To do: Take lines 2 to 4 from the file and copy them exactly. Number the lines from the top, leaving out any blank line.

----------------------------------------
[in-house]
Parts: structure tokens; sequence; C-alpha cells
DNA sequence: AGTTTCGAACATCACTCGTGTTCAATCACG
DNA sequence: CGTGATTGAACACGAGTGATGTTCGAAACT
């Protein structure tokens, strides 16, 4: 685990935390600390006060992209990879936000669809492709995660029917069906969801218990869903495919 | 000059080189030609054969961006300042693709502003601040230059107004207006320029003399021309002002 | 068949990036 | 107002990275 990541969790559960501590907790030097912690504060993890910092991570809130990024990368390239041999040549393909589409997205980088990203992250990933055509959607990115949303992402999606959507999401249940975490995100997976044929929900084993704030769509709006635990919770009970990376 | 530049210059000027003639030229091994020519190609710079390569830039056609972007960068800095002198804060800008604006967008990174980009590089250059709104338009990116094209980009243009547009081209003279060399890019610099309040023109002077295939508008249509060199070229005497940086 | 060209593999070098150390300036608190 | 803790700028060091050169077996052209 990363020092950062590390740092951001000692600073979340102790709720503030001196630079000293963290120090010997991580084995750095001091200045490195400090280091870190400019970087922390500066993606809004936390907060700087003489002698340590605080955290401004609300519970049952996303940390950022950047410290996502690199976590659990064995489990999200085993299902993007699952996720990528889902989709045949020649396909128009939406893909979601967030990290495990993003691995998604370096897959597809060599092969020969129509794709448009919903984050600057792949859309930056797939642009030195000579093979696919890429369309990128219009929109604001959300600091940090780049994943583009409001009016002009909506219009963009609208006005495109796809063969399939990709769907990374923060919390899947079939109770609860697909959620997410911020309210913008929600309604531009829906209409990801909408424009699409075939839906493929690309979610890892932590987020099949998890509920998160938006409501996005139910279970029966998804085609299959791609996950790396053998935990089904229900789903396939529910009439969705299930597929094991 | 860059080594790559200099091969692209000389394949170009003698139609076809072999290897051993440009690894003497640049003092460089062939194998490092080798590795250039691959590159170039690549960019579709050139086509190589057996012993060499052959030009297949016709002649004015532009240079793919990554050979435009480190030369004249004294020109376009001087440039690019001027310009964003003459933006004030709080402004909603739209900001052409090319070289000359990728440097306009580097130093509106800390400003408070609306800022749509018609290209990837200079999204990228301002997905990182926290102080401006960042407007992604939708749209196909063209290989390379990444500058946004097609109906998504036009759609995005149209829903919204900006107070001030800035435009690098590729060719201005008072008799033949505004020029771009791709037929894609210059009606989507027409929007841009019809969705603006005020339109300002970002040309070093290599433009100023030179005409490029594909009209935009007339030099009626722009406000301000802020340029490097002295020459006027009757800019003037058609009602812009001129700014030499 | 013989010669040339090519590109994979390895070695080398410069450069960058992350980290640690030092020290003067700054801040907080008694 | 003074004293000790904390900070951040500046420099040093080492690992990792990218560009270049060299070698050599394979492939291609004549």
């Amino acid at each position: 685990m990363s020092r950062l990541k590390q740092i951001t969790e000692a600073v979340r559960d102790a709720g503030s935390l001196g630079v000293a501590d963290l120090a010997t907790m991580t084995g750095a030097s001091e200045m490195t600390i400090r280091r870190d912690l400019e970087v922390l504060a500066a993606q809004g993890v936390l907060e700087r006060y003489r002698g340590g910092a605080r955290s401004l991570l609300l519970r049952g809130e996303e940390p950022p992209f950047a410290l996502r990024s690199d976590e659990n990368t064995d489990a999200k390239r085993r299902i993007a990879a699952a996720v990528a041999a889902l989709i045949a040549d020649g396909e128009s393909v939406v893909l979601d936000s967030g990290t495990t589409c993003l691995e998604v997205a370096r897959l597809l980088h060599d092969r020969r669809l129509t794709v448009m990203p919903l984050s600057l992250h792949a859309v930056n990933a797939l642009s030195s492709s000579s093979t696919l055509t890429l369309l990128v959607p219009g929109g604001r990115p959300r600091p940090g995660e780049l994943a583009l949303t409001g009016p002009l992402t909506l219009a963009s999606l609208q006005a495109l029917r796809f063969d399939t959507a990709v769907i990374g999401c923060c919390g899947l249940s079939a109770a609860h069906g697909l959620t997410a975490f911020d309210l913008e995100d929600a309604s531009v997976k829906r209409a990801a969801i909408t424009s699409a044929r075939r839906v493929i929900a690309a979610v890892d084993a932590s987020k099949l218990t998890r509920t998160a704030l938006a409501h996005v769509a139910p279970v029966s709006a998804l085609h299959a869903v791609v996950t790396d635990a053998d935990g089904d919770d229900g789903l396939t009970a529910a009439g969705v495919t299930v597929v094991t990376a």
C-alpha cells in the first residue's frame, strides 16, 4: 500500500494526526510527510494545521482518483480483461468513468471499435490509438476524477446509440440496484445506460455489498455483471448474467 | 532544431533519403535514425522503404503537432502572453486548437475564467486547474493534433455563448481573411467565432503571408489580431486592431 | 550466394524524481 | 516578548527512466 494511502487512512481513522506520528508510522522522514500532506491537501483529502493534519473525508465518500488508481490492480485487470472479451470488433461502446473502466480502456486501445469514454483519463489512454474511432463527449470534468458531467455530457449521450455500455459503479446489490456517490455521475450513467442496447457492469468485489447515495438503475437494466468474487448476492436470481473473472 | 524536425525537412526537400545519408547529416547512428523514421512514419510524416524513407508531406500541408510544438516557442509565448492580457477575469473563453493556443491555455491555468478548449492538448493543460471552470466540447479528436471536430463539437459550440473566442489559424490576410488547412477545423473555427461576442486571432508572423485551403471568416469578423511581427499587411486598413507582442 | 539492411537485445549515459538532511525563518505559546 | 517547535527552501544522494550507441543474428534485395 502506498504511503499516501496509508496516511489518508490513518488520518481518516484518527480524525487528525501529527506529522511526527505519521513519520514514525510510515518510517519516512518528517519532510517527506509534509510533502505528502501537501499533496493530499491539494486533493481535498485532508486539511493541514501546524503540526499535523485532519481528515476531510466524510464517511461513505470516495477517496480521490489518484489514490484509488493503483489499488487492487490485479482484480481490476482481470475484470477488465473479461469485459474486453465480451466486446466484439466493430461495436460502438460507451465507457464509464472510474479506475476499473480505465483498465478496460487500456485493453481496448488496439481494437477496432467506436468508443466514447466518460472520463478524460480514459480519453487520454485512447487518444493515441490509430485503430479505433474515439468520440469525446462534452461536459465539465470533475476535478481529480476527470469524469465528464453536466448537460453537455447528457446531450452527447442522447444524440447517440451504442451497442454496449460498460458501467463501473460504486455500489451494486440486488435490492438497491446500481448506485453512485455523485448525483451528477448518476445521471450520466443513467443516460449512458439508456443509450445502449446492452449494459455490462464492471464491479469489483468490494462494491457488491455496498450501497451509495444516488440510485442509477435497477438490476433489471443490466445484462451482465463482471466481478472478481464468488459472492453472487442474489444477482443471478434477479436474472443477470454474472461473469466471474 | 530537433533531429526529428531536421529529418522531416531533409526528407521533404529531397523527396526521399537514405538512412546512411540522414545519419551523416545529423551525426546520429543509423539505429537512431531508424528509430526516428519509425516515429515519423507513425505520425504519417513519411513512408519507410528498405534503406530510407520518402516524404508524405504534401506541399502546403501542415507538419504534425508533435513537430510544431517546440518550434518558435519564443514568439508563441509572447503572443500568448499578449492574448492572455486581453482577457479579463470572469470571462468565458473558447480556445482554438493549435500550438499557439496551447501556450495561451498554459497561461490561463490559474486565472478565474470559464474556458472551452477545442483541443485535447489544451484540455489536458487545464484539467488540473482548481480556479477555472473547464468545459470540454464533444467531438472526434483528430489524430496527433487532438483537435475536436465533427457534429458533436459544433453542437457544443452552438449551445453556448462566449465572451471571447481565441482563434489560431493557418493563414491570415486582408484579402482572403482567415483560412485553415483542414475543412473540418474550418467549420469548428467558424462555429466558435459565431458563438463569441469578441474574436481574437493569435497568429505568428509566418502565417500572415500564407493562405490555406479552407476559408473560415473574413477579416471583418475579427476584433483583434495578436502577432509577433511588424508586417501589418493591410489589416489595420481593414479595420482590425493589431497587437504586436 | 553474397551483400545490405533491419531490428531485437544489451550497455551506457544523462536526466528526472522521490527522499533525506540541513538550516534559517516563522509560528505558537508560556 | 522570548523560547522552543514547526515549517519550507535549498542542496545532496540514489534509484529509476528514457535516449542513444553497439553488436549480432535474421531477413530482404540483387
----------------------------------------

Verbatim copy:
Parts: structure tokens; sequence; C-alpha cells
DNA sequence: AGTTTCGAACATCACTCGTGTTCAATCACG
DNA sequence: CGTGATTGAACACGAGTGATGTTCGAAACT